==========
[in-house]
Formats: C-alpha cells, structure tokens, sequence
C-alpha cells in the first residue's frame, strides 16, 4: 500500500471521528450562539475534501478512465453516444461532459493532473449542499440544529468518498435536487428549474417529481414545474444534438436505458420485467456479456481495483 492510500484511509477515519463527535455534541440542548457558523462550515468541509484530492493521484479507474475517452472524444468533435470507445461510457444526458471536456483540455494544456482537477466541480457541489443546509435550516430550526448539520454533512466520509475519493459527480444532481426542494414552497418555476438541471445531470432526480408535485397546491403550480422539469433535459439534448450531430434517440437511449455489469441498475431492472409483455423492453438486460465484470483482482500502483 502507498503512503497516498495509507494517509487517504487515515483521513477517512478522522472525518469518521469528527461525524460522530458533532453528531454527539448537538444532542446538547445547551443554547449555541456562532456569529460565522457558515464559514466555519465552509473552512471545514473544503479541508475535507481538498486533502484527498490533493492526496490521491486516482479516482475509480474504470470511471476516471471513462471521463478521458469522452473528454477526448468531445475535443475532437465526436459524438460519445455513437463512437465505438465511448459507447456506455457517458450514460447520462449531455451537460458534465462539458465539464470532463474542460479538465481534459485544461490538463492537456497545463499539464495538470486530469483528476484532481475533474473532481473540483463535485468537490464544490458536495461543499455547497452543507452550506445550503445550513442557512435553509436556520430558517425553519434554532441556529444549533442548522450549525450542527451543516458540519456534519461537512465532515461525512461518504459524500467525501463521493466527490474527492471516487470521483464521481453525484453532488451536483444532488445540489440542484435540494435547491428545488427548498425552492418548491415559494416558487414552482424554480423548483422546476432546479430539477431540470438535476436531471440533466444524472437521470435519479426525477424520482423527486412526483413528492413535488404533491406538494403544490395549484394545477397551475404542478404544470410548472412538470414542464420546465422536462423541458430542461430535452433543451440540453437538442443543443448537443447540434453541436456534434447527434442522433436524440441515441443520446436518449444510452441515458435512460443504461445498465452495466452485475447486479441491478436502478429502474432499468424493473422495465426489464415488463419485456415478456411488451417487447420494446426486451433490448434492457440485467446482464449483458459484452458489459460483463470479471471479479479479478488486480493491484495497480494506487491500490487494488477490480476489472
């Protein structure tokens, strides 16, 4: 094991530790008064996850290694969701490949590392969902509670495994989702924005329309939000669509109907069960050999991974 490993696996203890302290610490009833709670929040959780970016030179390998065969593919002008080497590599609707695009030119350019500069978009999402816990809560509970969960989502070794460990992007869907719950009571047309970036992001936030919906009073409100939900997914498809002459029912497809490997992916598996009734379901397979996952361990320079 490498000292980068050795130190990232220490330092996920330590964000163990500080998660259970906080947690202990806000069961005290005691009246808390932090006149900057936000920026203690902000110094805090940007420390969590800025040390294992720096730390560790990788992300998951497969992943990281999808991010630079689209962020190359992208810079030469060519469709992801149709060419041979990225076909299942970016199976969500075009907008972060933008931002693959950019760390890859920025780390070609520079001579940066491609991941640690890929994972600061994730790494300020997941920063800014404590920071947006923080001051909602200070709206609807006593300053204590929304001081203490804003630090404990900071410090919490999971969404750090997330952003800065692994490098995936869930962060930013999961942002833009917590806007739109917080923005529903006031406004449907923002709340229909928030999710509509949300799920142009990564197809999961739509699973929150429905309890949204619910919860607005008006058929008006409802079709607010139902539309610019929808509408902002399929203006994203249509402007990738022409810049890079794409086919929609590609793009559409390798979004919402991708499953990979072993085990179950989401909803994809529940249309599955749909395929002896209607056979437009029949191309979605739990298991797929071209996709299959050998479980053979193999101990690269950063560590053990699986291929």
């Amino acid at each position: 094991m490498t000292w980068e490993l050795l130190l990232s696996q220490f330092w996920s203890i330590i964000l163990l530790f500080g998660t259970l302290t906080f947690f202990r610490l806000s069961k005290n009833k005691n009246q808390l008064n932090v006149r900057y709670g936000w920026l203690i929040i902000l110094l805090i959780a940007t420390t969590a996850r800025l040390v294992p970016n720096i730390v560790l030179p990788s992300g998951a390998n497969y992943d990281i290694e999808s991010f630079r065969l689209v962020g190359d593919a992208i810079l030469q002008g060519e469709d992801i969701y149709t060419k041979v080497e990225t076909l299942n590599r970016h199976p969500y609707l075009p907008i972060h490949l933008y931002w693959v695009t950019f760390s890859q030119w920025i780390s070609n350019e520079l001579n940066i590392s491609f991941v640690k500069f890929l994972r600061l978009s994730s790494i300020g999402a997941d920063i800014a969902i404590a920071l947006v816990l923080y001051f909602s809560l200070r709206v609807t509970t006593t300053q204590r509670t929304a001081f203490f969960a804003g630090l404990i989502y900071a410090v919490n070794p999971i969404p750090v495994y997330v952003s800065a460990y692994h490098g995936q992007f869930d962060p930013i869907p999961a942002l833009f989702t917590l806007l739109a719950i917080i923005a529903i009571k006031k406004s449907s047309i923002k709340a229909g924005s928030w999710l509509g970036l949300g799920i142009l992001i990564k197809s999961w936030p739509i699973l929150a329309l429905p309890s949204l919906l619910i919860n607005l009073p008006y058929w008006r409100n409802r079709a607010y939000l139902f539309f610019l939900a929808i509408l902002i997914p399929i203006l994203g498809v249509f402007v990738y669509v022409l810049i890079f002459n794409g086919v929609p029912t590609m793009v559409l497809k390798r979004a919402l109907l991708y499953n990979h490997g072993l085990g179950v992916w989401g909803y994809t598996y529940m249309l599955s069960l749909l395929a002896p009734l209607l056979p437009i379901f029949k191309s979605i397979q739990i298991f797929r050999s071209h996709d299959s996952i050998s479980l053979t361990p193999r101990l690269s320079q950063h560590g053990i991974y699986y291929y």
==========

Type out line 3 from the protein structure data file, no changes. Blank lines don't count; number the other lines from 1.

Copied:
C-alpha cells in the first residue's frame, strides 16, 4: 500500500471521528450562539475534501478512465453516444461532459493532473449542499440544529468518498435536487428549474417529481414545474444534438436505458420485467456479456481495483 492510500484511509477515519463527535455534541440542548457558523462550515468541509484530492493521484479507474475517452472524444468533435470507445461510457444526458471536456483540455494544456482537477466541480457541489443546509435550516430550526448539520454533512466520509475519493459527480444532481426542494414552497418555476438541471445531470432526480408535485397546491403550480422539469433535459439534448450531430434517440437511449455489469441498475431492472409483455423492453438486460465484470483482482500502483 502507498503512503497516498495509507494517509487517504487515515483521513477517512478522522472525518469518521469528527461525524460522530458533532453528531454527539448537538444532542446538547445547551443554547449555541456562532456569529460565522457558515464559514466555519465552509473552512471545514473544503479541508475535507481538498486533502484527498490533493492526496490521491486516482479516482475509480474504470470511471476516471471513462471521463478521458469522452473528454477526448468531445475535443475532437465526436459524438460519445455513437463512437465505438465511448459507447456506455457517458450514460447520462449531455451537460458534465462539458465539464470532463474542460479538465481534459485544461490538463492537456497545463499539464495538470486530469483528476484532481475533474473532481473540483463535485468537490464544490458536495461543499455547497452543507452550506445550503445550513442557512435553509436556520430558517425553519434554532441556529444549533442548522450549525450542527451543516458540519456534519461537512465532515461525512461518504459524500467525501463521493466527490474527492471516487470521483464521481453525484453532488451536483444532488445540489440542484435540494435547491428545488427548498425552492418548491415559494416558487414552482424554480423548483422546476432546479430539477431540470438535476436531471440533466444524472437521470435519479426525477424520482423527486412526483413528492413535488404533491406538494403544490395549484394545477397551475404542478404544470410548472412538470414542464420546465422536462423541458430542461430535452433543451440540453437538442443543443448537443447540434453541436456534434447527434442522433436524440441515441443520446436518449444510452441515458435512460443504461445498465452495466452485475447486479441491478436502478429502474432499468424493473422495465426489464415488463419485456415478456411488451417487447420494446426486451433490448434492457440485467446482464449483458459484452458489459460483463470479471471479479479479478488486480493491484495497480494506487491500490487494488477490480476489472